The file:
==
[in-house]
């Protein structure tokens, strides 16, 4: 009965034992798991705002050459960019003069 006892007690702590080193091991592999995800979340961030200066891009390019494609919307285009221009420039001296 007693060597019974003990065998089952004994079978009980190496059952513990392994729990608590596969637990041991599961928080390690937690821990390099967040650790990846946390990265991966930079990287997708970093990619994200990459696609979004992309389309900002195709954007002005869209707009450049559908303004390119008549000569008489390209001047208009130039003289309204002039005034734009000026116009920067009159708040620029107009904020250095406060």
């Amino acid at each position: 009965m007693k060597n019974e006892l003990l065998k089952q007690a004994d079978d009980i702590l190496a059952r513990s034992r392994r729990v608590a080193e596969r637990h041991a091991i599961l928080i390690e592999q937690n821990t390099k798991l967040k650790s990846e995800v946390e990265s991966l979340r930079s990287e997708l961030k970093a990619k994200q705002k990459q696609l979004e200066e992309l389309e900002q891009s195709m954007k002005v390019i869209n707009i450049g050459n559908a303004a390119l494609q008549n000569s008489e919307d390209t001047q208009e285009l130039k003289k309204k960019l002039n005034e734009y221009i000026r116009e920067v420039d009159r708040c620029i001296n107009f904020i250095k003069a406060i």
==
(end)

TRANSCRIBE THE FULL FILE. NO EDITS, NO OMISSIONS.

[in-house]
């Protein structure tokens, strides 16, 4: 009965034992798991705002050459960019003069 006892007690702590080193091991592999995800979340961030200066891009390019494609919307285009221009420039001296 007693060597019974003990065998089952004994079978009980190496059952513990392994729990608590596969637990041991599961928080390690937690821990390099967040650790990846946390990265991966930079990287997708970093990619994200990459696609979004992309389309900002195709954007002005869209707009450049559908303004390119008549000569008489390209001047208009130039003289309204002039005034734009000026116009920067009159708040620029107009904020250095406060």
């Amino acid at each position: 009965m007693k060597n019974e006892l003990l065998k089952q007690a004994d079978d009980i702590l190496a059952r513990s034992r392994r729990v608590a080193e596969r637990h041991a091991i599961l928080i390690e592999q937690n821990t390099k798991l967040k650790s990846e995800v946390e990265s991966l979340r930079s990287e997708l961030k970093a990619k994200q705002k990459q696609l979004e200066e992309l389309e900002q891009s195709m954007k002005v390019i869209n707009i450049g050459n559908a303004a390119l494609q008549n000569s008489e919307d390209t001047q208009e285009l130039k003289k309204k960019l002039n005034e734009y221009i000026r116009e920067v420039d009159r708040c620029i001296n107009f904020i250095k003069a406060i």